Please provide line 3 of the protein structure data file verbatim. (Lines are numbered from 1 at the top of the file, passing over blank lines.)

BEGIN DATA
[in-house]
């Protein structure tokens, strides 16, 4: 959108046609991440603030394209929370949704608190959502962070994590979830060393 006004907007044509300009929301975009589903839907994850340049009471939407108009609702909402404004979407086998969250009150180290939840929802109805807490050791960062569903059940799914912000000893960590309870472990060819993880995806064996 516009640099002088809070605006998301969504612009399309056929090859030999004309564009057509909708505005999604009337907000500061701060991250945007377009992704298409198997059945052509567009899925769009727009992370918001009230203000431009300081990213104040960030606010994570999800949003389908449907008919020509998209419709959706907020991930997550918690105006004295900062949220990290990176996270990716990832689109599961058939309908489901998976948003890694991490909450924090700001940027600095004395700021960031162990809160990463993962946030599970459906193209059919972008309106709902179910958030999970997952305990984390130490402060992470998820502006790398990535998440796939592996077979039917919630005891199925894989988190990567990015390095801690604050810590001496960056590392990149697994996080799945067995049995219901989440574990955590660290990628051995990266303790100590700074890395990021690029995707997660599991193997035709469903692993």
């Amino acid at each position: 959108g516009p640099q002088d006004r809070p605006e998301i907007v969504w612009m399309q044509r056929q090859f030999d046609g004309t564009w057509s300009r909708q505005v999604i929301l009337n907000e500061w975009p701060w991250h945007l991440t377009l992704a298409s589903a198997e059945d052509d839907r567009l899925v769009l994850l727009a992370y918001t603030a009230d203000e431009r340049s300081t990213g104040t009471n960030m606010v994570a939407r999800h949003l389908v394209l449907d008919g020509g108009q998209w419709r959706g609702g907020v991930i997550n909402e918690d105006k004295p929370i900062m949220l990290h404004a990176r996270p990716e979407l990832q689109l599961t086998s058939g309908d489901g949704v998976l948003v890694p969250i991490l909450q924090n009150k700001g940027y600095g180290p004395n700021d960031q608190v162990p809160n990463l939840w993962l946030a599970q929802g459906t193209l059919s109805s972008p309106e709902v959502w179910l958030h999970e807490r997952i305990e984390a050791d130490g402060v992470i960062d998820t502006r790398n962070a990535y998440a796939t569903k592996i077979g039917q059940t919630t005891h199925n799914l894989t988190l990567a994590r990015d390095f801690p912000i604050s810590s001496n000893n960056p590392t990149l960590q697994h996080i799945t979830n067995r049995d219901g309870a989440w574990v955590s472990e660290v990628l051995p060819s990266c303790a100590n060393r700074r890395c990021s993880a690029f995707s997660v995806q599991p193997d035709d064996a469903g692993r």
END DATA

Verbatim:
């Amino acid at each position: 959108g516009p640099q002088d006004r809070p605006e998301i907007v969504w612009m399309q044509r056929q090859f030999d046609g004309t564009w057509s300009r909708q505005v999604i929301l009337n907000e500061w975009p701060w991250h945007l991440t377009l992704a298409s589903a198997e059945d052509d839907r567009l899925v769009l994850l727009a992370y918001t603030a009230d203000e431009r340049s300081t990213g104040t009471n960030m606010v994570a939407r999800h949003l389908v394209l449907d008919g020509g108009q998209w419709r959706g609702g907020v991930i997550n909402e918690d105006k004295p929370i900062m949220l990290h404004a990176r996270p990716e979407l990832q689109l599961t086998s058939g309908d489901g949704v998976l948003v890694p969250i991490l909450q924090n009150k700001g940027y600095g180290p004395n700021d960031q608190v162990p809160n990463l939840w993962l946030a599970q929802g459906t193209l059919s109805s972008p309106e709902v959502w179910l958030h999970e807490r997952i305990e984390a050791d130490g402060v992470i960062d998820t502006r790398n962070a990535y998440a796939t569903k592996i077979g039917q059940t919630t005891h199925n799914l894989t988190l990567a994590r990015d390095f801690p912000i604050s810590s001496n000893n960056p590392t990149l960590q697994h996080i799945t979830n067995r049995d219901g309870a989440w574990v955590s472990e660290v990628l051995p060819s990266c303790a100590n060393r700074r890395c990021s993880a690029f995707s997660v995806q599991p193997d035709d064996a469903g692993r």